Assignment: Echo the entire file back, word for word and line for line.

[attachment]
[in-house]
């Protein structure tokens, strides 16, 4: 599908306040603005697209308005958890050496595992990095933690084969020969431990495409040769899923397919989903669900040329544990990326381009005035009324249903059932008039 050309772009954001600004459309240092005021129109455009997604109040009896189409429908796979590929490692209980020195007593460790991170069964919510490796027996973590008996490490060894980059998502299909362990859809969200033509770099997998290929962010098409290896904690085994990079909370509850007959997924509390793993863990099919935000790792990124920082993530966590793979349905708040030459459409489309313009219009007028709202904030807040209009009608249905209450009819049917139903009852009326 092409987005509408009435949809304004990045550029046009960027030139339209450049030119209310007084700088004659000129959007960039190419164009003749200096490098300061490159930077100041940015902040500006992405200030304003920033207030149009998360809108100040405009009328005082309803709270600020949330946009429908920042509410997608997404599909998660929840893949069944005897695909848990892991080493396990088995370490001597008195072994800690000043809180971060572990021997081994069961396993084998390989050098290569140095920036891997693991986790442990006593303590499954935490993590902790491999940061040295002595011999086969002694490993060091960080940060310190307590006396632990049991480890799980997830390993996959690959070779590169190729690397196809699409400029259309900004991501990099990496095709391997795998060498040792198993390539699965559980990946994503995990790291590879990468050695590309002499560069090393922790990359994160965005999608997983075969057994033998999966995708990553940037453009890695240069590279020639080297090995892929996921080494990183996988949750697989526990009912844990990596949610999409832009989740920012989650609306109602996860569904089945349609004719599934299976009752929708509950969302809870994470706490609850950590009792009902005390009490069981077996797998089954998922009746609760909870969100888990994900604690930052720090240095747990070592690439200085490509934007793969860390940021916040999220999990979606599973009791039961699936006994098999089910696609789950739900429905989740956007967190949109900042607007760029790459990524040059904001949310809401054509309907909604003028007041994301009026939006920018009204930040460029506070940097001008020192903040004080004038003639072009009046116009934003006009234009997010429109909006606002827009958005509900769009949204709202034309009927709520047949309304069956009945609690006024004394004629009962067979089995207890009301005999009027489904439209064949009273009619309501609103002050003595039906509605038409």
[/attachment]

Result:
[in-house]
């Protein structure tokens, strides 16, 4: 599908306040603005697209308005958890050496595992990095933690084969020969431990495409040769899923397919989903669900040329544990990326381009005035009324249903059932008039 050309772009954001600004459309240092005021129109455009997604109040009896189409429908796979590929490692209980020195007593460790991170069964919510490796027996973590008996490490060894980059998502299909362990859809969200033509770099997998290929962010098409290896904690085994990079909370509850007959997924509390793993863990099919935000790792990124920082993530966590793979349905708040030459459409489309313009219009007028709202904030807040209009009608249905209450009819049917139903009852009326 092409987005509408009435949809304004990045550029046009960027030139339209450049030119209310007084700088004659000129959007960039190419164009003749200096490098300061490159930077100041940015902040500006992405200030304003920033207030149009998360809108100040405009009328005082309803709270600020949330946009429908920042509410997608997404599909998660929840893949069944005897695909848990892991080493396990088995370490001597008195072994800690000043809180971060572990021997081994069961396993084998390989050098290569140095920036891997693991986790442990006593303590499954935490993590902790491999940061040295002595011999086969002694490993060091960080940060310190307590006396632990049991480890799980997830390993996959690959070779590169190729690397196809699409400029259309900004991501990099990496095709391997795998060498040792198993390539699965559980990946994503995990790291590879990468050695590309002499560069090393922790990359994160965005999608997983075969057994033998999966995708990553940037453009890695240069590279020639080297090995892929996921080494990183996988949750697989526990009912844990990596949610999409832009989740920012989650609306109602996860569904089945349609004719599934299976009752929708509950969302809870994470706490609850950590009792009902005390009490069981077996797998089954998922009746609760909870969100888990994900604690930052720090240095747990070592690439200085490509934007793969860390940021916040999220999990979606599973009791039961699936006994098999089910696609789950739900429905989740956007967190949109900042607007760029790459990524040059904001949310809401054509309907909604003028007041994301009026939006920018009204930040460029506070940097001008020192903040004080004038003639072009009046116009934003006009234009997010429109909006606002827009958005509900769009949204709202034309009927709520047949309304069956009945609690006024004394004629009962067979089995207890009301005999009027489904439209064949009273009619309501609103002050003595039906509605038409």